Living It Up: Our Love Affair with Luxury / Edition 1by James B. Twitchell
Pub. Date: 03/27/2002
Publisher: Columbia University Press
Economic downturns and terrorist attacks notwithstanding, America's love affair with luxury continues unabated. Over the last several years, luxury spending in the United States has been growing four times faster than overall spending. It has been characterized by political leaders as vital to the health of the American economy as a whole, even as an act of… See more details below
Economic downturns and terrorist attacks notwithstanding, America's love affair with luxury continues unabated. Over the last several years, luxury spending in the United States has been growing four times faster than overall spending. It has been characterized by political leaders as vital to the health of the American economy as a whole, even as an act of patriotism. Accordingly, indices of consumer confidence and purchasing seem unaffected by recession. This necessary consumption of unnecessary items and services is going on at all but the lowest layers of society: J.C. Penney now offers day spa treatments; Kmart sells cashmere bedspreads. So many products are claiming luxury status today that the credibility of the category itself is strained: for example, the name "pashmina" had to be invented to top mere cashmere.
We see luxury everywhere: in storefronts, advertisements, even in the workings of our imaginations. But what is it? How is it manufactured on the factory floor and in the minds of consumers? Who cares about it and who buys it? And how concerned should we be that luxuries are commanding a larger and larger percentage of both our disposable income and our aspirations?
Trolling the upscale malls of America, making his way toward the Mecca of Las Vegas, James B. Twitchell comes to some remarkable conclusions. The democratization of luxury, he contends, has been the single most important marketing phenomenon of our times. In the pages of Living It Up, Twitchell commits the academic heresy of paying respect to popular luxury consumption as a force that has united the country and the globe in a way that no war, movement, or ideology ever has. What's more, he claims, the shopping experience for Americans today has its roots in the spiritual, the religious, and the transcendent.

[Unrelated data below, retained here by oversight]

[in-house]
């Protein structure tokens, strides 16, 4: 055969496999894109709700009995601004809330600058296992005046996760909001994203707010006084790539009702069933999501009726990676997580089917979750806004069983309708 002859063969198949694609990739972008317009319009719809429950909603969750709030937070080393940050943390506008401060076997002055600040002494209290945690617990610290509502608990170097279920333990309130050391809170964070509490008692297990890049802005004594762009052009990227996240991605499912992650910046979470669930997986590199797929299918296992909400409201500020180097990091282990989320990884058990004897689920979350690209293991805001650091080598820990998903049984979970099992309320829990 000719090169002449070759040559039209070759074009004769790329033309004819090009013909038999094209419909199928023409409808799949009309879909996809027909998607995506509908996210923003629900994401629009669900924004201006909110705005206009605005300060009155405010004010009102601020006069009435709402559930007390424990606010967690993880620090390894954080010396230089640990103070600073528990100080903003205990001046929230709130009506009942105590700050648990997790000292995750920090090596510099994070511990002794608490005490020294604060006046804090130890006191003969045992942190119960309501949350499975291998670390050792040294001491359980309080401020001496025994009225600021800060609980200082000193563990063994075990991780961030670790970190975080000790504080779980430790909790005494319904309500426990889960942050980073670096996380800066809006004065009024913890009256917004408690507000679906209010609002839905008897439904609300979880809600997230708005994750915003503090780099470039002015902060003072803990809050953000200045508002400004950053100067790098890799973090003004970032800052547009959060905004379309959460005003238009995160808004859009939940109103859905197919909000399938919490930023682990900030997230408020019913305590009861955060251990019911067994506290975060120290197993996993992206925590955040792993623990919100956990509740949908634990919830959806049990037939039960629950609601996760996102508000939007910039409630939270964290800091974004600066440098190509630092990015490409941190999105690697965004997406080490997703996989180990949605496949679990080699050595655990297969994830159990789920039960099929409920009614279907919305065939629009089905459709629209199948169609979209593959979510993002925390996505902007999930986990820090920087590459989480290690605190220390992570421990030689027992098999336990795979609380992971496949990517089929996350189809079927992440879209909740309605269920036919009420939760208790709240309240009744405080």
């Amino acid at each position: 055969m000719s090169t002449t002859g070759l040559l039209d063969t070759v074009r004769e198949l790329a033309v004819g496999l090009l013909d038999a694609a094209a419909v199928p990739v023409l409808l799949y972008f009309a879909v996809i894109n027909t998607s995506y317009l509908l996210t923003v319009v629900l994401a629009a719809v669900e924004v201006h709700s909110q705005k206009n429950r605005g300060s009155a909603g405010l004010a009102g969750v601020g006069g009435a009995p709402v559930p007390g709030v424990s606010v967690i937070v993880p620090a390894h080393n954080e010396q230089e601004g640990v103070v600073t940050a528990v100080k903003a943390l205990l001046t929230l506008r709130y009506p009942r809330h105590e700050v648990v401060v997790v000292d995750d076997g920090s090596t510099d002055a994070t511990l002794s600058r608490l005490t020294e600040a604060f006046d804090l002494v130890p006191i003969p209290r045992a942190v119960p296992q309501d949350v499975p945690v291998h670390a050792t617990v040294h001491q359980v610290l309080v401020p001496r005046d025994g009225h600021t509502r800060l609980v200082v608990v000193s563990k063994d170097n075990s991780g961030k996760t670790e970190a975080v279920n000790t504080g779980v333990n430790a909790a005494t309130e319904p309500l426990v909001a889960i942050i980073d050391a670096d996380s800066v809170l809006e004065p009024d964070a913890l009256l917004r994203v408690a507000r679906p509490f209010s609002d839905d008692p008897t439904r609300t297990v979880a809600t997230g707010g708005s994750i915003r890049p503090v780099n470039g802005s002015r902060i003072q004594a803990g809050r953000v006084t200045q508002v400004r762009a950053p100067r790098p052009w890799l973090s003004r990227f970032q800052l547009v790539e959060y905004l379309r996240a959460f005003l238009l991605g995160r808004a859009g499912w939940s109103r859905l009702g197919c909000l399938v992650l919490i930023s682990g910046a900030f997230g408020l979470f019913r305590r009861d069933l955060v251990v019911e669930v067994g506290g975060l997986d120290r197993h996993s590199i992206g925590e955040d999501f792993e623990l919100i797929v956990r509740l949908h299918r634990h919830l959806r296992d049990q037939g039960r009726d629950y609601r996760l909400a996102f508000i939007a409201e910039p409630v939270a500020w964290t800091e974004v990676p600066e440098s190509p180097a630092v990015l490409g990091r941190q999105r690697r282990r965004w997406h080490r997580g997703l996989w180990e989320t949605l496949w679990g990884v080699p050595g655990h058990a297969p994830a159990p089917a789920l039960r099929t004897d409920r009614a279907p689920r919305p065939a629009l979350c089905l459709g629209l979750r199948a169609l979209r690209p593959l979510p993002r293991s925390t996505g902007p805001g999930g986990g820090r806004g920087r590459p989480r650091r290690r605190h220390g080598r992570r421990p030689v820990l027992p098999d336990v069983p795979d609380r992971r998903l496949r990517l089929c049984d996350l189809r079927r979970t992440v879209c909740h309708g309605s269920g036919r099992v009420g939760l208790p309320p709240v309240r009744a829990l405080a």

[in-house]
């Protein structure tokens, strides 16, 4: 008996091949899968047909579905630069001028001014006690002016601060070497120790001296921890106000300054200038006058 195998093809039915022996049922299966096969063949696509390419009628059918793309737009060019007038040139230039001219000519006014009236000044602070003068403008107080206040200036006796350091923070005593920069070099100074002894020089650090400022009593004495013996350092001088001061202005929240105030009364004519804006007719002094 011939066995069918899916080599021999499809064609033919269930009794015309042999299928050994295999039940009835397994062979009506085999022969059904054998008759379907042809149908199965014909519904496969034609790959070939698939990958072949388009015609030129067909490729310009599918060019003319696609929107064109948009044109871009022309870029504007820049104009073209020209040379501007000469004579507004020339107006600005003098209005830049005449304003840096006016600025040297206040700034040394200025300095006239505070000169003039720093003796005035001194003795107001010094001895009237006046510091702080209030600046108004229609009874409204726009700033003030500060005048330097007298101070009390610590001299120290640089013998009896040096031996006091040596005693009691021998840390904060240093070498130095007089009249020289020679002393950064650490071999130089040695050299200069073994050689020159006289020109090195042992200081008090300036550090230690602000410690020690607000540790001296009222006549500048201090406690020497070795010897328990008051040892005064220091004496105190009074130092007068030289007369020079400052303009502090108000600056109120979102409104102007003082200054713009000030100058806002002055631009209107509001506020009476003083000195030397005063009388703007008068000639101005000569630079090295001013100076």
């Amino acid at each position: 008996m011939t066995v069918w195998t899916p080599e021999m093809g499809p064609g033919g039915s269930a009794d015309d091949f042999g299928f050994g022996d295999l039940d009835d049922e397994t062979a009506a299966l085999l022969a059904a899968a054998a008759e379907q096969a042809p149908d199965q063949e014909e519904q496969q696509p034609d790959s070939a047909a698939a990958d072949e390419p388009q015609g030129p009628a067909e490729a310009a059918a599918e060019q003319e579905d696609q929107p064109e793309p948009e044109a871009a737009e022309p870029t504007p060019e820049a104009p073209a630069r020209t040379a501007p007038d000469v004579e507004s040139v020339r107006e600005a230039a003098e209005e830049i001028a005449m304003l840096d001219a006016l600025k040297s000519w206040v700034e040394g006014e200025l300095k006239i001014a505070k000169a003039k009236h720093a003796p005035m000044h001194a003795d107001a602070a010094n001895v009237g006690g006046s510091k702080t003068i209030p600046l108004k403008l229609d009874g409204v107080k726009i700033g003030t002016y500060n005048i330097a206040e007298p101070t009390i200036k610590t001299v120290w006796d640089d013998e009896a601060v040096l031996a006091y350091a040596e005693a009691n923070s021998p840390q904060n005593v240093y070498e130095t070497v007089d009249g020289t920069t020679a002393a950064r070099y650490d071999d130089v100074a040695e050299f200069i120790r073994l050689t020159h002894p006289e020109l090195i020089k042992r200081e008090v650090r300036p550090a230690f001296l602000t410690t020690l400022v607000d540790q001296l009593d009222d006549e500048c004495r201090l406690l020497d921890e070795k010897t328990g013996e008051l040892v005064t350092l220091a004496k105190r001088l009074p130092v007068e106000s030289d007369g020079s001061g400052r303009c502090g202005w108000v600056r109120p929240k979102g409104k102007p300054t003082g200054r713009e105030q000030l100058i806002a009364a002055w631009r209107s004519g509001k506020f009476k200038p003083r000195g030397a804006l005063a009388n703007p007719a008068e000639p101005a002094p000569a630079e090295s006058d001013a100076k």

Deft and subtle writing, audacious ideas, and a fine sense of humor inform this entertaining and insightful book.
Columbia University Press
Table of Contents
1. Over the Top: Americans in the Lap of Luxury2. The Social Construction of Luxury: A Taxonomy of Taste3. Let's Go Shopping: The Streets of Material Dreams4. Where Opuluxe Is Made and Who Makes It: LVMH and Condé Nast5. How Luxury Becomes Necessity: The Work of Advertising6. From Shirts to Tulips: A Musing on Luxury7. Viva Las Vegas! A Strip of Luxury8. Still Learning From Las Vegas: How Luxury Is Turning ReligiousConclusion A (Mild) Defense of Luxury
Columbia University Press
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